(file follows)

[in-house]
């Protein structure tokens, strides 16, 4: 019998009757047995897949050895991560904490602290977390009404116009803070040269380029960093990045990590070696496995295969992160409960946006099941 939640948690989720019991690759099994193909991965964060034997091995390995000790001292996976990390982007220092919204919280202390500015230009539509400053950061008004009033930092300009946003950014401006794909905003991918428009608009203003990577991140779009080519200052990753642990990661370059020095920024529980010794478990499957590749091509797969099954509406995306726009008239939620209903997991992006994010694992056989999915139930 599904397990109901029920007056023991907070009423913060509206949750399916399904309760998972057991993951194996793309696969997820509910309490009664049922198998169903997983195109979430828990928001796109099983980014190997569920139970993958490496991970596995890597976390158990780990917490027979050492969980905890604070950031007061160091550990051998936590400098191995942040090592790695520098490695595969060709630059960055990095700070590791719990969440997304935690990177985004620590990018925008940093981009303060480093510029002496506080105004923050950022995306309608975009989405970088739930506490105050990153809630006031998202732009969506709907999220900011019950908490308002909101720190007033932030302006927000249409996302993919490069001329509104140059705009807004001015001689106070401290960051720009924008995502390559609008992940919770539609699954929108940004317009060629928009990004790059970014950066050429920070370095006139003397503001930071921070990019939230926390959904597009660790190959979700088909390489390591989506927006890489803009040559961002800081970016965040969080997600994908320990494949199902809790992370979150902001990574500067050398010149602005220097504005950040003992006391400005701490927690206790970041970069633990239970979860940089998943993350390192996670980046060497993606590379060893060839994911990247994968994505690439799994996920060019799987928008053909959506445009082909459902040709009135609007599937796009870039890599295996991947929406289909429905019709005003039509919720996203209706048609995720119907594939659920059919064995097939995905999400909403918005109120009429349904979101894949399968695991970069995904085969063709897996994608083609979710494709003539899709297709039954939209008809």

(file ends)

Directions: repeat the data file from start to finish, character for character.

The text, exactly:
[in-house]
């Protein structure tokens, strides 16, 4: 019998009757047995897949050895991560904490602290977390009404116009803070040269380029960093990045990590070696496995295969992160409960946006099941 939640948690989720019991690759099994193909991965964060034997091995390995000790001292996976990390982007220092919204919280202390500015230009539509400053950061008004009033930092300009946003950014401006794909905003991918428009608009203003990577991140779009080519200052990753642990990661370059020095920024529980010794478990499957590749091509797969099954509406995306726009008239939620209903997991992006994010694992056989999915139930 599904397990109901029920007056023991907070009423913060509206949750399916399904309760998972057991993951194996793309696969997820509910309490009664049922198998169903997983195109979430828990928001796109099983980014190997569920139970993958490496991970596995890597976390158990780990917490027979050492969980905890604070950031007061160091550990051998936590400098191995942040090592790695520098490695595969060709630059960055990095700070590791719990969440997304935690990177985004620590990018925008940093981009303060480093510029002496506080105004923050950022995306309608975009989405970088739930506490105050990153809630006031998202732009969506709907999220900011019950908490308002909101720190007033932030302006927000249409996302993919490069001329509104140059705009807004001015001689106070401290960051720009924008995502390559609008992940919770539609699954929108940004317009060629928009990004790059970014950066050429920070370095006139003397503001930071921070990019939230926390959904597009660790190959979700088909390489390591989506927006890489803009040559961002800081970016965040969080997600994908320990494949199902809790992370979150902001990574500067050398010149602005220097504005950040003992006391400005701490927690206790970041970069633990239970979860940089998943993350390192996670980046060497993606590379060893060839994911990247994968994505690439799994996920060019799987928008053909959506445009082909459902040709009135609007599937796009870039890599295996991947929406289909429905019709005003039509919720996203209706048609995720119907594939659920059919064995097939995905999400909403918005109120009429349904979101894949399968695991970069995904085969063709897996994608083609979710494709003539899709297709039954939209008809």